Sue Yarborough, the Guild’s Co-President, kicked off the September 2018 Buffalo Knitting Guild Season by welcoming new and returning members. In addition to introducing this year’s Board members, Sue briefly discussed the following items prior to the introduction of the evening’s featured speaker:
- This year’s theme is Participation. Gift certificates will be given to members Participation in Guild meetings and activities throughout the year. The ‘$5 Gift Certificates’ may be used towards the May 2019 Weekend Seminars featuring guest instructor Lorilee Beltman (https://lorileebeltman.com/).
- Results of 2017/2018 member survey:
- More Social Time for Members – Meeting room will be open from 6:30 – 9:00 pm to allow members social time before and after meetings.
- Room Configuration – Provide tables along with seating. This is not possible in the September meeting but will be implemented when possible depending upon the meeting program and turnout.
- Alternate Meeting Location – Adrienne Kotler will look into other options but is looking to other members to provide her with ideas and join her in this effort. You can get in touch with Adrienne at contact@buffaloknittingguild. com (the guild’s email) if you’d like to help her in this effort.
- Charity Knitting for this year will benefit the following:
- Jericho Road – Mens hats and scarves (in washable wool please!) are requested by November; patterns available on the Guild website.
- Knitted Knockers – these are handmade prosthetics for women who have had mastectomies. A local representative will speak to Guild members about them at an upcoming meeting. Patterns and yarn requirements are available at the website, https://www.knittedknockers. org/
- Two members provided a ‘Show & Tell’ of their amazing finished projects; photos provided below:
- Monica showed us her knitted yellow afghan, a triple ribbon winner of the 2018 Erie County Fair. Monica has been a frequent winner at the Fair over the years.
- Barbara displayed a beautiful baby blanket she knitted for a friend’s baby. The blanket featured a fleece lining for extra warmth, wear and an additional color element.
Ann Falcone, Communications Co-Director, gave a quick tutorial on using the website. New items include upcoming fiber events in the WNY area and the upcoming password protected Members webpage which will have a Members Directory; Newsletters will eventually be archived here.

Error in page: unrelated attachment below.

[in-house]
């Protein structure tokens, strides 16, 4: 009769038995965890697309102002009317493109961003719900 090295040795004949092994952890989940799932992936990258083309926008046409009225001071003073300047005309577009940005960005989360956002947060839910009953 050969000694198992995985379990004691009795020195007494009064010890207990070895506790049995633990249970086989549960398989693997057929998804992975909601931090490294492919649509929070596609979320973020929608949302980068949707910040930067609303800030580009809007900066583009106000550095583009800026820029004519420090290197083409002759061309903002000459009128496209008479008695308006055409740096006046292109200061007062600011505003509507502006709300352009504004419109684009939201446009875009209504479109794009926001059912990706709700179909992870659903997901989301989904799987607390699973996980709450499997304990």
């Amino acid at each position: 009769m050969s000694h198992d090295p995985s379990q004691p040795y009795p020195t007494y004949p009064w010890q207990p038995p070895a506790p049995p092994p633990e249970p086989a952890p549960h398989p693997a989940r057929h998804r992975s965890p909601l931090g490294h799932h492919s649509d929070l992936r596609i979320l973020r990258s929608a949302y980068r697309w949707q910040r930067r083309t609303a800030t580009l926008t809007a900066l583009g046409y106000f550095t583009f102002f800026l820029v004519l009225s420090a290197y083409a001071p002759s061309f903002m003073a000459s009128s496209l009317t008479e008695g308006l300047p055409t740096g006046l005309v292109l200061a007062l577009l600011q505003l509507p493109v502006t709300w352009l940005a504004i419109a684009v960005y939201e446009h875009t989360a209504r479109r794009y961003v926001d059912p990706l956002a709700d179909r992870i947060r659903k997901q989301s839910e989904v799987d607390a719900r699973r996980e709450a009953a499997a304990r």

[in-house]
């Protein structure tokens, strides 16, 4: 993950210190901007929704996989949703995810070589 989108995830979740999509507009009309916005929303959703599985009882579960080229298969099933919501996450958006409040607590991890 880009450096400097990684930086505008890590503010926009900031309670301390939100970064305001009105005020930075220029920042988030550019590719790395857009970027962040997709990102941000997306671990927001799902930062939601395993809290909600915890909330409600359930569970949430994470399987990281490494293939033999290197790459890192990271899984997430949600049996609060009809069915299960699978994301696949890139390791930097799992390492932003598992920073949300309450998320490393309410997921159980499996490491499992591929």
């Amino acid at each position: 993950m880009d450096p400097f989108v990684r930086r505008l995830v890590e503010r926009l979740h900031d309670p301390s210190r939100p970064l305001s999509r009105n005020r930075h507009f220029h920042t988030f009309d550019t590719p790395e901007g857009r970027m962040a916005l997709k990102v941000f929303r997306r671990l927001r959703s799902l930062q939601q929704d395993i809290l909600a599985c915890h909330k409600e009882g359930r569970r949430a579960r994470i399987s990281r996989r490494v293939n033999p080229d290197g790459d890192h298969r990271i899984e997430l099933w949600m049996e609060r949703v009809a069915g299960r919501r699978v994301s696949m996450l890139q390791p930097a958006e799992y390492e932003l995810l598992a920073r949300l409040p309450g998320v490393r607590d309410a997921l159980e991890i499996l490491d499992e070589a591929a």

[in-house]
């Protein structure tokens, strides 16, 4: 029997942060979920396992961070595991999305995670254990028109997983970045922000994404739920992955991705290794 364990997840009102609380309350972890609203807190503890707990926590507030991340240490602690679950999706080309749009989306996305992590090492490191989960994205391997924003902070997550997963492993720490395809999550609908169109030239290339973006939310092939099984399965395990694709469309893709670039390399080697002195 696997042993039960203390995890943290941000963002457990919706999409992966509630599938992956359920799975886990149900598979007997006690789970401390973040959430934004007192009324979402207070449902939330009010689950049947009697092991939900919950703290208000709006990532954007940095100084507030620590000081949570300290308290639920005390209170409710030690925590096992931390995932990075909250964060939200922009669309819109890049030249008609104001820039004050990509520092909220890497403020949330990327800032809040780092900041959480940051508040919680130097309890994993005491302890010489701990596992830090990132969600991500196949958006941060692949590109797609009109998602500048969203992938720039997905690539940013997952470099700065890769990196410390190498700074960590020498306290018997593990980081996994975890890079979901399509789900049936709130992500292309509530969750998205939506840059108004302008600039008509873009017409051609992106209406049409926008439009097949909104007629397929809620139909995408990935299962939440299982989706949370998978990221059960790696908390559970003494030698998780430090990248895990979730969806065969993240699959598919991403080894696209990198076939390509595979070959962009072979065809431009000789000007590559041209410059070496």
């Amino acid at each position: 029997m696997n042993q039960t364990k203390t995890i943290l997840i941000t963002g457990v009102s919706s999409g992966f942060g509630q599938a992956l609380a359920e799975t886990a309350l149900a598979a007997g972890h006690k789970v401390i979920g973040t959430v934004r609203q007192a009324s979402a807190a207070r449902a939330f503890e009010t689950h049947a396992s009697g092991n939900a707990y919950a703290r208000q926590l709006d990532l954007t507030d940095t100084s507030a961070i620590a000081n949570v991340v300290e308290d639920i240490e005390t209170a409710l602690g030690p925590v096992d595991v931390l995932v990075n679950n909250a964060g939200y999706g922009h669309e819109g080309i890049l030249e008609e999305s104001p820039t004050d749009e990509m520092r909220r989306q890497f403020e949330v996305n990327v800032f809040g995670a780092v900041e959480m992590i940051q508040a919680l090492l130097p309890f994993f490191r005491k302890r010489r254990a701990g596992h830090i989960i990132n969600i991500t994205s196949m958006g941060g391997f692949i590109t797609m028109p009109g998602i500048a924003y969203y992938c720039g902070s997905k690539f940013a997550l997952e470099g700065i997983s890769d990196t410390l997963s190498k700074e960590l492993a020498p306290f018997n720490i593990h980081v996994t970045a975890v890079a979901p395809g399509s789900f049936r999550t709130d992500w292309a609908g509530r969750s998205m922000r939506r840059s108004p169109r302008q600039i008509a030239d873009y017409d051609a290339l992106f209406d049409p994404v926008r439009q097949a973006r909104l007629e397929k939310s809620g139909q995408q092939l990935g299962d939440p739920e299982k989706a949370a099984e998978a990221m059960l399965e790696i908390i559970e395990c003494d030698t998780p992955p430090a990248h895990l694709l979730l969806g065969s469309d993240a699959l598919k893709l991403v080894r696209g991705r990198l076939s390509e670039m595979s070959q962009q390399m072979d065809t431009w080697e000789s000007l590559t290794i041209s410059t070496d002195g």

Gina Passantino, Program Co-Director, provided the list of this year’s mini-classes to be held during the November meeting. Refer to the Guild website for more details. She then introduced the evening’s featured speaker, Dr. Arlesa Shephard, professor at Buffalo State College in the Fashion & Textile Technology department. Dr. Shephard discussed Textile Care & Preservation including:
- A lengthy discussion of the Buffalo State costumes and textiles and how they are stored and labeled. Garments in the collection are from the 1860s to present day.
- The textiles are stored in climate-controlled storage areas and protected from dust and light.
- Textiles are placed on padded hangers to preserve their integrity.
- Textiles not placed on hangers are stored in acid-free boxes with acid-free paper.
- Accessories (hats, shoes, jewelry) have special storage areas.
- Paper labels are currently used but, they are slowly transitioning to sewn labels.
- Donations to the collection are made on a case-by-case basis.
- Recommendations for personal textile collections:
- Use padded hangers (crochet the padding yourself with colorfast yarns on sturdy wire hangers).
- Storage areas should be cool (65 – 75 deg F) and dry (65% relative humidity).
- Store in paper boxes (acid-free only), wood boxes (must have a liner of muslin or acid-free paper), or plastic (using muslin or acid-free paper liners; drill holes to allow for air flow).
- Roll rather than fold larger textiles to prevent permanent creases.
- Don’t clean the textile if possible but if you must, hand wash with a mild detergent and support the item with a screen or muslin.
- To restore older, damaged textiles, go to a professional.
- Place garment in a Ziploc bag and placed in a freezer to kill any existing insects. Dried herbs such as lavender or basil may help keep them away but, be sure to place them in a sachet bag to avoid direct contact with the textile and replace the dried herbs regularly.
- A brief discussion of the mid-20th century knit and crochet garments she brought.
- A tour of the Buff State website:
- Go to https://library.buffalostate. edu/archives/ digitialcollections and then go down and click on Historic Costume & Textile Collection or go directly to https://digitalcommons. buffalostate.edu/ftt/
Clearly the Buffalo Knitting Guild is off and running to an exciting season. Be sure to join us in October when we will have a panel of members discuss Knitting Adventures such as retreats, festivals and conferences.
click here to see some pictures from the evening
written by Cathy Frega